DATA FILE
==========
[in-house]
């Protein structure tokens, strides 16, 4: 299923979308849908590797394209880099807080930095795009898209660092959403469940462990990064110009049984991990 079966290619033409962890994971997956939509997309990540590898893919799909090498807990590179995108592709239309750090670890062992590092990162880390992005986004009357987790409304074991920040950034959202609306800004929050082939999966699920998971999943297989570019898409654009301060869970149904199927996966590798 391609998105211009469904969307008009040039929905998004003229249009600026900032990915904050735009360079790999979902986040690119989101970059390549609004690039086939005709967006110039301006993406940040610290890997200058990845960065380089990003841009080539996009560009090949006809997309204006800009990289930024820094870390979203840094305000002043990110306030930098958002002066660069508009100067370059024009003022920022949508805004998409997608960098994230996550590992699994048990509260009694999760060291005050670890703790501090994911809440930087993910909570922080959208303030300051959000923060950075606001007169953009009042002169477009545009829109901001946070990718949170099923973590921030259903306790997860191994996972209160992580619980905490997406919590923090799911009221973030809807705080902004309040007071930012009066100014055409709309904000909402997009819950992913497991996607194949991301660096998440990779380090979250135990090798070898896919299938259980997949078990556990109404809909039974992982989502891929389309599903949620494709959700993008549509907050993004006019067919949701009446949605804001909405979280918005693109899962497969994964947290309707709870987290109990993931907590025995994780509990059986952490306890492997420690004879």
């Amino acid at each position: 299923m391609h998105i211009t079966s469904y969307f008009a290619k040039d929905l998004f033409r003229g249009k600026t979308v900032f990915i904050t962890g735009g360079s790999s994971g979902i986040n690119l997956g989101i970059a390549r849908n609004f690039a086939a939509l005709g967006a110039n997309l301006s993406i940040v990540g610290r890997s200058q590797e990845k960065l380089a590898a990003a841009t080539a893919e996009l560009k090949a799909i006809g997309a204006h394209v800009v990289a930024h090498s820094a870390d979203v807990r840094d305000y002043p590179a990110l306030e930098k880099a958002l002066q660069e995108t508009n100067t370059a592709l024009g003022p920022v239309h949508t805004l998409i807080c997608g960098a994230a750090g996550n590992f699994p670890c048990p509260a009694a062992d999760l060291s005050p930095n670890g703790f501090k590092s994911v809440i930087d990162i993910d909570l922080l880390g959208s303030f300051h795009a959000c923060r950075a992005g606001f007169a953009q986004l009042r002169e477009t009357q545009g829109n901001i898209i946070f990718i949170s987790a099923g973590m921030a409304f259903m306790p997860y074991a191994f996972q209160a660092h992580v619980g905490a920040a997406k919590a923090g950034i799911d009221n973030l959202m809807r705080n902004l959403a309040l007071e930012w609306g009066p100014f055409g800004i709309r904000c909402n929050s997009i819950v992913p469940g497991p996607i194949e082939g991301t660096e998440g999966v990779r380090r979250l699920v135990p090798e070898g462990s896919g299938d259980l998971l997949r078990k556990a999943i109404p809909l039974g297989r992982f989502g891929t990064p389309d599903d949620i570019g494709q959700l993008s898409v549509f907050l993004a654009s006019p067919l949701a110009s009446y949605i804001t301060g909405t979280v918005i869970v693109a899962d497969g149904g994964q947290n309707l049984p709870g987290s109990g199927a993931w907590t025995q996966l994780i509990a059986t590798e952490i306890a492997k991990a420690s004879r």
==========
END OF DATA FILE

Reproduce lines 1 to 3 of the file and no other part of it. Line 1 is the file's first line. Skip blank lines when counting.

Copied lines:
[in-house]
């Protein structure tokens, strides 16, 4: 299923979308849908590797394209880099807080930095795009898209660092959403469940462990990064110009049984991990 079966290619033409962890994971997956939509997309990540590898893919799909090498807990590179995108592709239309750090670890062992590092990162880390992005986004009357987790409304074991920040950034959202609306800004929050082939999966699920998971999943297989570019898409654009301060869970149904199927996966590798 391609998105211009469904969307008009040039929905998004003229249009600026900032990915904050735009360079790999979902986040690119989101970059390549609004690039086939005709967006110039301006993406940040610290890997200058990845960065380089990003841009080539996009560009090949006809997309204006800009990289930024820094870390979203840094305000002043990110306030930098958002002066660069508009100067370059024009003022920022949508805004998409997608960098994230996550590992699994048990509260009694999760060291005050670890703790501090994911809440930087993910909570922080959208303030300051959000923060950075606001007169953009009042002169477009545009829109901001946070990718949170099923973590921030259903306790997860191994996972209160992580619980905490997406919590923090799911009221973030809807705080902004309040007071930012009066100014055409709309904000909402997009819950992913497991996607194949991301660096998440990779380090979250135990090798070898896919299938259980997949078990556990109404809909039974992982989502891929389309599903949620494709959700993008549509907050993004006019067919949701009446949605804001909405979280918005693109899962497969994964947290309707709870987290109990993931907590025995994780509990059986952490306890492997420690004879």
């Amino acid at each position: 299923m391609h998105i211009t079966s469904y969307f008009a290619k040039d929905l998004f033409r003229g249009k600026t979308v900032f990915i904050t962890g735009g360079s790999s994971g979902i986040n690119l997956g989101i970059a390549r849908n609004f690039a086939a939509l005709g967006a110039n997309l301006s993406i940040v990540g610290r890997s200058q590797e990845k960065l380089a590898a990003a841009t080539a893919e996009l560009k090949a799909i006809g997309a204006h394209v800009v990289a930024h090498s820094a870390d979203v807990r840094d305000y002043p590179a990110l306030e930098k880099a958002l002066q660069e995108t508009n100067t370059a592709l024009g003022p920022v239309h949508t805004l998409i807080c997608g960098a994230a750090g996550n590992f699994p670890c048990p509260a009694a062992d999760l060291s005050p930095n670890g703790f501090k590092s994911v809440i930087d990162i993910d909570l922080l880390g959208s303030f300051h795009a959000c923060r950075a992005g606001f007169a953009q986004l009042r002169e477009t009357q545009g829109n901001i898209i946070f990718i949170s987790a099923g973590m921030a409304f259903m306790p997860y074991a191994f996972q209160a660092h992580v619980g905490a920040a997406k919590a923090g950034i799911d009221n973030l959202m809807r705080n902004l959403a309040l007071e930012w609306g009066p100014f055409g800004i709309r904000c909402n929050s997009i819950v992913p469940g497991p996607i194949e082939g991301t660096e998440g999966v990779r380090r979250l699920v135990p090798e070898g462990s896919g299938d259980l998971l997949r078990k556990a999943i109404p809909l039974g297989r992982f989502g891929t990064p389309d599903d949620i570019g494709q959700l993008s898409v549509f907050l993004a654009s006019p067919l949701a110009s009446y949605i804001t301060g909405t979280v918005i869970v693109a899962d497969g149904g994964q947290n309707l049984p709870g987290s109990g199927a993931w907590t025995q996966l994780i509990a059986t590798e952490i306890a492997k991990a420690s004879r």